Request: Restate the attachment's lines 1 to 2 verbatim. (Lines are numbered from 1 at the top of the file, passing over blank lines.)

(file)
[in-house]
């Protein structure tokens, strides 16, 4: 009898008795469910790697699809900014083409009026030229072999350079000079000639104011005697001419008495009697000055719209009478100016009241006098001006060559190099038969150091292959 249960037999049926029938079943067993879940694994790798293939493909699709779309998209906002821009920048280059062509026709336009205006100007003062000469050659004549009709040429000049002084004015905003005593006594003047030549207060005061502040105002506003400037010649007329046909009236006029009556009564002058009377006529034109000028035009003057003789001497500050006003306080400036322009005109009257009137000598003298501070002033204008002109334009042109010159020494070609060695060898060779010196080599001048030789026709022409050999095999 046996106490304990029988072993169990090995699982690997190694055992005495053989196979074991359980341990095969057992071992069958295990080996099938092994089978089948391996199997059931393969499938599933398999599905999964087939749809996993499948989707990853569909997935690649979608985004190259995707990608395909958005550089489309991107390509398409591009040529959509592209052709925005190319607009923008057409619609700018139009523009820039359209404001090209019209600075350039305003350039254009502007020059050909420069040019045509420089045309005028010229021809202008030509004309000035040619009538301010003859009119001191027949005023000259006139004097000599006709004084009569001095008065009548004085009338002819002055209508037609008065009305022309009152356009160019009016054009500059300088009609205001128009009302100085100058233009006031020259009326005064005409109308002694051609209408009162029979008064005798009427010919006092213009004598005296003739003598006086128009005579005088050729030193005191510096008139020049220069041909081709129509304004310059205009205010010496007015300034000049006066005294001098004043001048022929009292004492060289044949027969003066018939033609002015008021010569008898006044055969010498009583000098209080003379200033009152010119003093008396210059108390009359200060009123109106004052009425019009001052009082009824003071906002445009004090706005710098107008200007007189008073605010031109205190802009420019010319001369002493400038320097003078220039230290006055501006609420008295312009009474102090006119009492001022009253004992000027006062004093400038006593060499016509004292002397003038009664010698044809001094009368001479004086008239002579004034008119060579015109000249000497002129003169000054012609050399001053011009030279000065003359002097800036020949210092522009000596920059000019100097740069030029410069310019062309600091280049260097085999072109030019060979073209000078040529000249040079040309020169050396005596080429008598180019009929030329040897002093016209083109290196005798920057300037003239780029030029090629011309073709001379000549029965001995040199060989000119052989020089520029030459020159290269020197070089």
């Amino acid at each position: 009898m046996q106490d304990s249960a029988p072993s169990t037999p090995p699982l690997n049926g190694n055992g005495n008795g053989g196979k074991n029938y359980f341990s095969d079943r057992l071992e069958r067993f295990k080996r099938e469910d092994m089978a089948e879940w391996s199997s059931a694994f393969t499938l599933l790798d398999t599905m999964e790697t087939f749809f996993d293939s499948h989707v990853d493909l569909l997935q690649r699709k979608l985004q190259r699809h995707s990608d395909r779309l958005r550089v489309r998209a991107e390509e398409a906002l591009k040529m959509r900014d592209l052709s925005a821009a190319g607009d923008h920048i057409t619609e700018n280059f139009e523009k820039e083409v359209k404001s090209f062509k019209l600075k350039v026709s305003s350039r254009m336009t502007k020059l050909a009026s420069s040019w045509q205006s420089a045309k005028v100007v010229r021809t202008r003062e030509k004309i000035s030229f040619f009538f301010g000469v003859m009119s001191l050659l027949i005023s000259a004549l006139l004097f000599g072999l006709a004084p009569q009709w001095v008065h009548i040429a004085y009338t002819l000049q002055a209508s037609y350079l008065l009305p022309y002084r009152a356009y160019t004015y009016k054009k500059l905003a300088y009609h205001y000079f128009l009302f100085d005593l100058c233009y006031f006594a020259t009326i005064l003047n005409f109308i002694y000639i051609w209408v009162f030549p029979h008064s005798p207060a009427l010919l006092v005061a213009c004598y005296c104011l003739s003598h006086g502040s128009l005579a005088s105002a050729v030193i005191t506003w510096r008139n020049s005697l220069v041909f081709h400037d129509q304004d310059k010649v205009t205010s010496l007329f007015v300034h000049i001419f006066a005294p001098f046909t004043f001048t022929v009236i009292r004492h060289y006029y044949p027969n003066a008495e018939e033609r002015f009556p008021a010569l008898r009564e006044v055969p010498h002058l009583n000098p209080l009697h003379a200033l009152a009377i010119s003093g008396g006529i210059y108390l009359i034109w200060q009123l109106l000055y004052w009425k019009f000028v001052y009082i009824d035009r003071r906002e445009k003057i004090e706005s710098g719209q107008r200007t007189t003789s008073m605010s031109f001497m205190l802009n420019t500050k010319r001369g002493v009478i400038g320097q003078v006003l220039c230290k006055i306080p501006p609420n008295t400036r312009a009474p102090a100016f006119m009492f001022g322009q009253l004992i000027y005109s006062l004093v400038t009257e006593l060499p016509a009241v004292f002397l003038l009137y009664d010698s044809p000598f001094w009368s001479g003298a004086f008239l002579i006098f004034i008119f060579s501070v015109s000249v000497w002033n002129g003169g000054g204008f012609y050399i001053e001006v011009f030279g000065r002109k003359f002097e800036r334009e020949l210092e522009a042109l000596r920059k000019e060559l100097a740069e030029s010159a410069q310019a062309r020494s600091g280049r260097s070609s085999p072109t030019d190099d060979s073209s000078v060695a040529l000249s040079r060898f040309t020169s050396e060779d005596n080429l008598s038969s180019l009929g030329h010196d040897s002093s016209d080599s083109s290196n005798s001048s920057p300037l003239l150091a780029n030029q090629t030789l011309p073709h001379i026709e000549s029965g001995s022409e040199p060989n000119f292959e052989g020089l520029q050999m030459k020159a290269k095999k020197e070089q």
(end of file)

[in-house]
């Protein structure tokens, strides 16, 4: 009898008795469910790697699809900014083409009026030229072999350079000079000639104011005697001419008495009697000055719209009478100016009241006098001006060559190099038969150091292959 249960037999049926029938079943067993879940694994790798293939493909699709779309998209906002821009920048280059062509026709336009205006100007003062000469050659004549009709040429000049002084004015905003005593006594003047030549207060005061502040105002506003400037010649007329046909009236006029009556009564002058009377006529034109000028035009003057003789001497500050006003306080400036322009005109009257009137000598003298501070002033204008002109334009042109010159020494070609060695060898060779010196080599001048030789026709022409050999095999 046996106490304990029988072993169990090995699982690997190694055992005495053989196979074991359980341990095969057992071992069958295990080996099938092994089978089948391996199997059931393969499938599933398999599905999964087939749809996993499948989707990853569909997935690649979608985004190259995707990608395909958005550089489309991107390509398409591009040529959509592209052709925005190319607009923008057409619609700018139009523009820039359209404001090209019209600075350039305003350039254009502007020059050909420069040019045509420089045309005028010229021809202008030509004309000035040619009538301010003859009119001191027949005023000259006139004097000599006709004084009569001095008065009548004085009338002819002055209508037609008065009305022309009152356009160019009016054009500059300088009609205001128009009302100085100058233009006031020259009326005064005409109308002694051609209408009162029979008064005798009427010919006092213009004598005296003739003598006086128009005579005088050729030193005191510096008139020049220069041909081709129509304004310059205009205010010496007015300034000049006066005294001098004043001048022929009292004492060289044949027969003066018939033609002015008021010569008898006044055969010498009583000098209080003379200033009152010119003093008396210059108390009359200060009123109106004052009425019009001052009082009824003071906002445009004090706005710098107008200007007189008073605010031109205190802009420019010319001369002493400038320097003078220039230290006055501006609420008295312009009474102090006119009492001022009253004992000027006062004093400038006593060499016509004292002397003038009664010698044809001094009368001479004086008239002579004034008119060579015109000249000497002129003169000054012609050399001053011009030279000065003359002097800036020949210092522009000596920059000019100097740069030029410069310019062309600091280049260097085999072109030019060979073209000078040529000249040079040309020169050396005596080429008598180019009929030329040897002093016209083109290196005798920057300037003239780029030029090629011309073709001379000549029965001995040199060989000119052989020089520029030459020159290269020197070089």